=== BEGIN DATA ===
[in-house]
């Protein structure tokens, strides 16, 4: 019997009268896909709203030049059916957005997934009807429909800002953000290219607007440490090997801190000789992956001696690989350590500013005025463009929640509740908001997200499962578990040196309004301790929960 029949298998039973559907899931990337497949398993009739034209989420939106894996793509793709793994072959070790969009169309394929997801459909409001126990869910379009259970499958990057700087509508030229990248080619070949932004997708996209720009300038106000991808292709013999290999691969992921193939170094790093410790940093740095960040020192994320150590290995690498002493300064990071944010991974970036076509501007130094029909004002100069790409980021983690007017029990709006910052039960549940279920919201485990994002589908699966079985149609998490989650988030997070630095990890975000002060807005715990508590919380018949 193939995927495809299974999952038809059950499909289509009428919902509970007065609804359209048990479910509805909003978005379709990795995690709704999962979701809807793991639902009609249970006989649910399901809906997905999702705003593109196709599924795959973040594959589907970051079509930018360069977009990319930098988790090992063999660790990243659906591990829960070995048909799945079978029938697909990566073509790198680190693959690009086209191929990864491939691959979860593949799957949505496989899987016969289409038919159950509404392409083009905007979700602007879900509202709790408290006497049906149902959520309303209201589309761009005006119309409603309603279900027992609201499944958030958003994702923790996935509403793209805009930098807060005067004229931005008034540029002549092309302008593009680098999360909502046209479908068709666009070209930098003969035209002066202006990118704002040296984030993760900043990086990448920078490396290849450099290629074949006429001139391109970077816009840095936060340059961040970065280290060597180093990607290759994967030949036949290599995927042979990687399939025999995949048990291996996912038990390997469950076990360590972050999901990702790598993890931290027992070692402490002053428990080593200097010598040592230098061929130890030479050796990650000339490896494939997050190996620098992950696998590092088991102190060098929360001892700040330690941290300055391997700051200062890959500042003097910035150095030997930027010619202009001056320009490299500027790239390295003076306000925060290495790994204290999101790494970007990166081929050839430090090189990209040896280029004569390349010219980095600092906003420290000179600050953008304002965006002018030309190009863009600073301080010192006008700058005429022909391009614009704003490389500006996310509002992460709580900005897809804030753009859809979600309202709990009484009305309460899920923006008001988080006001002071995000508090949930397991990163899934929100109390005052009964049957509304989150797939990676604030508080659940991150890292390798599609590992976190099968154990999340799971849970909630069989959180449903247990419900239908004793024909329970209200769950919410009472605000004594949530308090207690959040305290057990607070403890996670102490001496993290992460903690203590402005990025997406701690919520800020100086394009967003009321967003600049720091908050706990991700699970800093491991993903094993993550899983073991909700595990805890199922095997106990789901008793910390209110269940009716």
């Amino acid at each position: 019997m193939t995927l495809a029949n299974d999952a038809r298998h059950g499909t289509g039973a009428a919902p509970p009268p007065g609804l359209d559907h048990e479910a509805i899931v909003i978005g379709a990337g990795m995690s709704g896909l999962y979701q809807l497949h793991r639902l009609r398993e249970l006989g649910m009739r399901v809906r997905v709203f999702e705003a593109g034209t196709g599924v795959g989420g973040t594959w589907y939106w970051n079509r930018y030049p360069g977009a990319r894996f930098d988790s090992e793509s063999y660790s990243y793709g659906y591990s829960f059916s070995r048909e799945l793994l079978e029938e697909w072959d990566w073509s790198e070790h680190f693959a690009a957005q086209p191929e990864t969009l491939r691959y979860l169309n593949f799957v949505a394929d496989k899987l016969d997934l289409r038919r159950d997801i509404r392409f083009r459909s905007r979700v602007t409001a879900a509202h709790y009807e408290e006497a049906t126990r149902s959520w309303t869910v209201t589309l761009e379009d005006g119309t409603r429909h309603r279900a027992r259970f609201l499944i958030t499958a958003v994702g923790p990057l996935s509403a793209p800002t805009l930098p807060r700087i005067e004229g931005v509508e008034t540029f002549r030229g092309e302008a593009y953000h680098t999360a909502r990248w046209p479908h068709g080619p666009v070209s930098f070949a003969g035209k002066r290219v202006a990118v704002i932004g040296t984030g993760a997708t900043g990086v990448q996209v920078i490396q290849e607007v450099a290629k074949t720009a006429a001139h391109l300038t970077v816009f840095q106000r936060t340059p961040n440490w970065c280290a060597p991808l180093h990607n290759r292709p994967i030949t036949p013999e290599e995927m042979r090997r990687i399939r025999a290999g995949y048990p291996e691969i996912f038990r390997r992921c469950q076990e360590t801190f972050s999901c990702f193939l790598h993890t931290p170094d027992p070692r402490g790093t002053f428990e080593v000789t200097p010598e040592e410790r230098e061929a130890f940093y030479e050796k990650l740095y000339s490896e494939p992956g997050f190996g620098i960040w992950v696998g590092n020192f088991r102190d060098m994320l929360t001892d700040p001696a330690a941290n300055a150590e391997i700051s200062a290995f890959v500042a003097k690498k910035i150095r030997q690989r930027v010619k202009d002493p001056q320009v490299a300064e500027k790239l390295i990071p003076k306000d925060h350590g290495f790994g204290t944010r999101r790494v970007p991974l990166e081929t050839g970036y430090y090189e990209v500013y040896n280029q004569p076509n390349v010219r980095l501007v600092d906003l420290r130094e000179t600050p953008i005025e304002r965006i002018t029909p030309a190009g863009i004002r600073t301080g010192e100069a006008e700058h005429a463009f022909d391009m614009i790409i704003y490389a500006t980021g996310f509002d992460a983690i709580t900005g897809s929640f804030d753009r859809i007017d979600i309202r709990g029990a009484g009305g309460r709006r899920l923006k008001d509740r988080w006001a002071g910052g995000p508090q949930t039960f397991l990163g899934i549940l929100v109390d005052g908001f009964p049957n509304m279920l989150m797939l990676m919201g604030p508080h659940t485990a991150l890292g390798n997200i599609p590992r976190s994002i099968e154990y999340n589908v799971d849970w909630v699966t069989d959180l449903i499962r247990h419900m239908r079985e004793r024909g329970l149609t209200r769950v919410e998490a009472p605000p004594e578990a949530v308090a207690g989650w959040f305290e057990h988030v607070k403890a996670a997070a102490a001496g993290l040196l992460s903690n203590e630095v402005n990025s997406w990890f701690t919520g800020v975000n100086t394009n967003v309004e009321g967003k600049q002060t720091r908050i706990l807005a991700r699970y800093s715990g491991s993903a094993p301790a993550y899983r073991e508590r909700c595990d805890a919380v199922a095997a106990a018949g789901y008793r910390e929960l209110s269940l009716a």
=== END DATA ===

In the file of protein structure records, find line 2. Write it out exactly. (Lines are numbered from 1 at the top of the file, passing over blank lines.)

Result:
């Protein structure tokens, strides 16, 4: 019997009268896909709203030049059916957005997934009807429909800002953000290219607007440490090997801190000789992956001696690989350590500013005025463009929640509740908001997200499962578990040196309004301790929960 029949298998039973559907899931990337497949398993009739034209989420939106894996793509793709793994072959070790969009169309394929997801459909409001126990869910379009259970499958990057700087509508030229990248080619070949932004997708996209720009300038106000991808292709013999290999691969992921193939170094790093410790940093740095960040020192994320150590290995690498002493300064990071944010991974970036076509501007130094029909004002100069790409980021983690007017029990709006910052039960549940279920919201485990994002589908699966079985149609998490989650988030997070630095990890975000002060807005715990508590919380018949 193939995927495809299974999952038809059950499909289509009428919902509970007065609804359209048990479910509805909003978005379709990795995690709704999962979701809807793991639902009609249970006989649910399901809906997905999702705003593109196709599924795959973040594959589907970051079509930018360069977009990319930098988790090992063999660790990243659906591990829960070995048909799945079978029938697909990566073509790198680190693959690009086209191929990864491939691959979860593949799957949505496989899987016969289409038919159950509404392409083009905007979700602007879900509202709790408290006497049906149902959520309303209201589309761009005006119309409603309603279900027992609201499944958030958003994702923790996935509403793209805009930098807060005067004229931005008034540029002549092309302008593009680098999360909502046209479908068709666009070209930098003969035209002066202006990118704002040296984030993760900043990086990448920078490396290849450099290629074949006429001139391109970077816009840095936060340059961040970065280290060597180093990607290759994967030949036949290599995927042979990687399939025999995949048990291996996912038990390997469950076990360590972050999901990702790598993890931290027992070692402490002053428990080593200097010598040592230098061929130890030479050796990650000339490896494939997050190996620098992950696998590092088991102190060098929360001892700040330690941290300055391997700051200062890959500042003097910035150095030997930027010619202009001056320009490299500027790239390295003076306000925060290495790994204290999101790494970007990166081929050839430090090189990209040896280029004569390349010219980095600092906003420290000179600050953008304002965006002018030309190009863009600073301080010192006008700058005429022909391009614009704003490389500006996310509002992460709580900005897809804030753009859809979600309202709990009484009305309460899920923006008001988080006001002071995000508090949930397991990163899934929100109390005052009964049957509304989150797939990676604030508080659940991150890292390798599609590992976190099968154990999340799971849970909630069989959180449903247990419900239908004793024909329970209200769950919410009472605000004594949530308090207690959040305290057990607070403890996670102490001496993290992460903690203590402005990025997406701690919520800020100086394009967003009321967003600049720091908050706990991700699970800093491991993903094993993550899983073991909700595990805890199922095997106990789901008793910390209110269940009716």